1. #1 The Gay Species
    July 20, 2006

    I left college before E. O. Wilson’s “Sociobiology,” and while evolution was reigning orthodoxy, what was taught was sketchy. Despite a keen interest in biology, and particularly Darwinism, I soon discovered that “popular” books, while definitely absorbing and provocative, began raising more questions as they answered others. Matt Ridley, Steven Pinker, Richard Dawkins, Ullica Segerstrale, E. O. Wilson, etc. are great populizers of Darwinism, but I finally decided to read Ernst Mayr’s “What Evolution Is.” It settled some ambiguities, which was the ostensible purpose in reading it. But it did something more important. Its relentless use of exacting evolutionary and genetic language (fortunately with an ample glossary) not only clarified evolution, it revealed why evolution requires us to think very differently. Darwinism is not merely the concepts, however important they are, the Modern Synthesis and after undermines some “traditional” language and concepts, but more importantly, ways of thinking — and dramatically.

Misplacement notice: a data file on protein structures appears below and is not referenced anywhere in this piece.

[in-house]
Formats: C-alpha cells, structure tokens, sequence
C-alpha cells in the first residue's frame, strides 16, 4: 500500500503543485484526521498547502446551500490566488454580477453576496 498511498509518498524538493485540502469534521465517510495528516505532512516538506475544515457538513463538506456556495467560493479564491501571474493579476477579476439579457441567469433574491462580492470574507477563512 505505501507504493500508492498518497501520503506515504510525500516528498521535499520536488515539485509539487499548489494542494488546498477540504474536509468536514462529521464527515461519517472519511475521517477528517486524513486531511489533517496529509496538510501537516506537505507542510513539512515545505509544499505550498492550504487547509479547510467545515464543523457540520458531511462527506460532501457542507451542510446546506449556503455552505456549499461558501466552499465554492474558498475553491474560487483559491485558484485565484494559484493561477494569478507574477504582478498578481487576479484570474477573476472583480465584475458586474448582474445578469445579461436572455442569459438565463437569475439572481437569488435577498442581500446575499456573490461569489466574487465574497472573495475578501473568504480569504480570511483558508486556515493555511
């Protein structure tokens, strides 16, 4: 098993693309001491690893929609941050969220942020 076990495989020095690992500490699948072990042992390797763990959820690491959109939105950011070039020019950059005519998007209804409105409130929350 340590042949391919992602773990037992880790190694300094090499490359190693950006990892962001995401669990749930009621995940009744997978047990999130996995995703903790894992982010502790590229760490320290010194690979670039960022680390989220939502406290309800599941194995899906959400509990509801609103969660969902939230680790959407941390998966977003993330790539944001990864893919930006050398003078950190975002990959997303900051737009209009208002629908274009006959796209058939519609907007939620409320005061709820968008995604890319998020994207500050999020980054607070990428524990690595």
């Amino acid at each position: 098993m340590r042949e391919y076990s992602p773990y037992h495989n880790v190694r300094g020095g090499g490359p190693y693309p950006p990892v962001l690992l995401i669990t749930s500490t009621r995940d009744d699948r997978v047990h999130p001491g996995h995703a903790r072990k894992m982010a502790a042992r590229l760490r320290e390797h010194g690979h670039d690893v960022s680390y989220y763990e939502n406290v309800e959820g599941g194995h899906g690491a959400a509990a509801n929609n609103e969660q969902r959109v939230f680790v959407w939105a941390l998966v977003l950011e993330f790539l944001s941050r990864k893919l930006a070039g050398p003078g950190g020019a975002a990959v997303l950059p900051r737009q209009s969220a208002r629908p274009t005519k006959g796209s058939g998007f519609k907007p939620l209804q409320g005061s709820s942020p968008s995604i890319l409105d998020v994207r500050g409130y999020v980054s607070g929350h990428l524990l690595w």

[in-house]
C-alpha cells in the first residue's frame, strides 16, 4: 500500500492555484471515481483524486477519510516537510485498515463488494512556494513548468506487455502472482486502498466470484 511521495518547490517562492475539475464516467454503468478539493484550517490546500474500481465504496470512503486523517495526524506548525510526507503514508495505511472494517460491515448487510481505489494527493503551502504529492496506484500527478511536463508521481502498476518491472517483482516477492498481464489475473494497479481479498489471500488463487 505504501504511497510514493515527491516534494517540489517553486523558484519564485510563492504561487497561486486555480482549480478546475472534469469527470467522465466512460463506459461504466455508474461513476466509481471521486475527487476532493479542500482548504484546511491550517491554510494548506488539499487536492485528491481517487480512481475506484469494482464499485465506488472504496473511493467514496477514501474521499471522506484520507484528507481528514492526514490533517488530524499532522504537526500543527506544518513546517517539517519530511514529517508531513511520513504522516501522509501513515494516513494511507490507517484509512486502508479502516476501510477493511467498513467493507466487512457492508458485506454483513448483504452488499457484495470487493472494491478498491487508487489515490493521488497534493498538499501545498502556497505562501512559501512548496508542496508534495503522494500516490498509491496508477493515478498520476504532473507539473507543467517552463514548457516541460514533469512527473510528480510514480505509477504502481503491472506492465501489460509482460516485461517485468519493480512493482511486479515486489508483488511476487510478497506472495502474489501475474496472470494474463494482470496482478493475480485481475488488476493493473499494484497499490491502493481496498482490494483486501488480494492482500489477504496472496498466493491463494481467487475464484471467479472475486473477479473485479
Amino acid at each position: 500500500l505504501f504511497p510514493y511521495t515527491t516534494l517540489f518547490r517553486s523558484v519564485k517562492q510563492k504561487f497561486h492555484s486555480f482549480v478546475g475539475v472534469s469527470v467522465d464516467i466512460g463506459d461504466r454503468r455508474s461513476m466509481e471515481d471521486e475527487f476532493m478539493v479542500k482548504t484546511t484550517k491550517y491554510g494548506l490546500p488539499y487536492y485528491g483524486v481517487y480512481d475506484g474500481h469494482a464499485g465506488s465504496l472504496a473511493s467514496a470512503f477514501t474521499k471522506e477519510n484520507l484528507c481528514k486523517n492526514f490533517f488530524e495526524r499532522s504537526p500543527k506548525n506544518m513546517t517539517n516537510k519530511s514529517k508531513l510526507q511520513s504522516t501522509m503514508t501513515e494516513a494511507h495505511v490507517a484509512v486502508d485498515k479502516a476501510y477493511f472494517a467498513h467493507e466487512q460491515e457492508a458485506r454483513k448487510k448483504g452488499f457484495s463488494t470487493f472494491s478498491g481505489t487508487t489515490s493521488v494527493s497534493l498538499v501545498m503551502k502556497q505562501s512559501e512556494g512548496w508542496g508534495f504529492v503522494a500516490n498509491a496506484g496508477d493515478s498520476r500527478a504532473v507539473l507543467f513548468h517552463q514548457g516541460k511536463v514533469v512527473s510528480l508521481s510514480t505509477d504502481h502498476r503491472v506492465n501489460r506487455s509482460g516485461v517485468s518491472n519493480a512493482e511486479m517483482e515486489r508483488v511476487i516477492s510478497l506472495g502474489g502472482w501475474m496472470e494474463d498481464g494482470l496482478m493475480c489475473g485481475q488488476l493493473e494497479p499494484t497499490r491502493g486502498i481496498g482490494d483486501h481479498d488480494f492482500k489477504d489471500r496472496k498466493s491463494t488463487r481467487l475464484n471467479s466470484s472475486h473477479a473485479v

Those who have recently been steeped in this language and thought are probably unaware that those of us from an earlier generation did not have biology presented to us in this way. Natural selection, struggle for survival (survival of the fittest), speciation, dominant/recessive genes, DNA/RNA, and the like we had. But thinking in terms of “populations” and “ancestry” rather than “essences” and the scala naturae is radical. The genome other than the “double helix” was entirely untaught, except to majors. Exons, introns, genes, sequencing, claudication, saltationism, allopatric, pair bonding, dichopatric, peripatric, sympatric, sexual selection, are an entire architecture most latecomers know little to nothing about.

    The point is that the popular books serve a useful purpose, but they cannot substitute for the technical. Yet, even after dozens of the popular, the technical (but not detailed) was still challenging, albeit rewarding. I don’t know how to bridge this gap other than immersion, but it is important that biologists recognize their conceptual scheme and the lay conceptual scheme may have overlaps, but they often are not correspondent.